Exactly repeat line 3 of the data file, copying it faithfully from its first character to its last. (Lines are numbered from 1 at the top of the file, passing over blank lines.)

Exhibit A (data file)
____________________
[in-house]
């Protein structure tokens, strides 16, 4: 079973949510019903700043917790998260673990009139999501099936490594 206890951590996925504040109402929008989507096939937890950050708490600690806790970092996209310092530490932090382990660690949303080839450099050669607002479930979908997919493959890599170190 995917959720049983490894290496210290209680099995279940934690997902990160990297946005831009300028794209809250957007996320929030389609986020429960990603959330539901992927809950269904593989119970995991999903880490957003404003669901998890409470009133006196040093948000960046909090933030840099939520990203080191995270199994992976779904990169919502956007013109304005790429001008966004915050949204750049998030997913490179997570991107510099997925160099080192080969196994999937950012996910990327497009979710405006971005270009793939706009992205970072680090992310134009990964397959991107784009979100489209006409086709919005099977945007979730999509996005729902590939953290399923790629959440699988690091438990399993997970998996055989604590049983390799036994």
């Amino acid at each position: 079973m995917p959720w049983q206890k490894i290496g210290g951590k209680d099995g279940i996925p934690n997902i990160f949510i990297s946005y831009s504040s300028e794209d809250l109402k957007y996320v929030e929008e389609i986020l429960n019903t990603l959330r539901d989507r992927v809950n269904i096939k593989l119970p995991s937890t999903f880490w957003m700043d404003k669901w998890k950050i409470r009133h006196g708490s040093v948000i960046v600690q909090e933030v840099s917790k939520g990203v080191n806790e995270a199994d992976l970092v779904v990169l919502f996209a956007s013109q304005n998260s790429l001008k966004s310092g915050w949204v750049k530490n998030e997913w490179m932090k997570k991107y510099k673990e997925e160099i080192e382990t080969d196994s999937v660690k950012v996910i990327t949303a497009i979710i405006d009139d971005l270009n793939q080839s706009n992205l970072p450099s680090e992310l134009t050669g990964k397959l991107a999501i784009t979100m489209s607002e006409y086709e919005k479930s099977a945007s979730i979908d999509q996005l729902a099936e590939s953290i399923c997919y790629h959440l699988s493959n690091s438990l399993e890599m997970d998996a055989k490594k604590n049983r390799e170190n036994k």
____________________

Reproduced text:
């Amino acid at each position: 079973m995917p959720w049983q206890k490894i290496g210290g951590k209680d099995g279940i996925p934690n997902i990160f949510i990297s946005y831009s504040s300028e794209d809250l109402k957007y996320v929030e929008e389609i986020l429960n019903t990603l959330r539901d989507r992927v809950n269904i096939k593989l119970p995991s937890t999903f880490w957003m700043d404003k669901w998890k950050i409470r009133h006196g708490s040093v948000i960046v600690q909090e933030v840099s917790k939520g990203v080191n806790e995270a199994d992976l970092v779904v990169l919502f996209a956007s013109q304005n998260s790429l001008k966004s310092g915050w949204v750049k530490n998030e997913w490179m932090k997570k991107y510099k673990e997925e160099i080192e382990t080969d196994s999937v660690k950012v996910i990327t949303a497009i979710i405006d009139d971005l270009n793939q080839s706009n992205l970072p450099s680090e992310l134009t050669g990964k397959l991107a999501i784009t979100m489209s607002e006409y086709e919005k479930s099977a945007s979730i979908d999509q996005l729902a099936e590939s953290i399923c997919y790629h959440l699988s493959n690091s438990l399993e890599m997970d998996a055989k490594k604590n049983r390799e170190n036994k």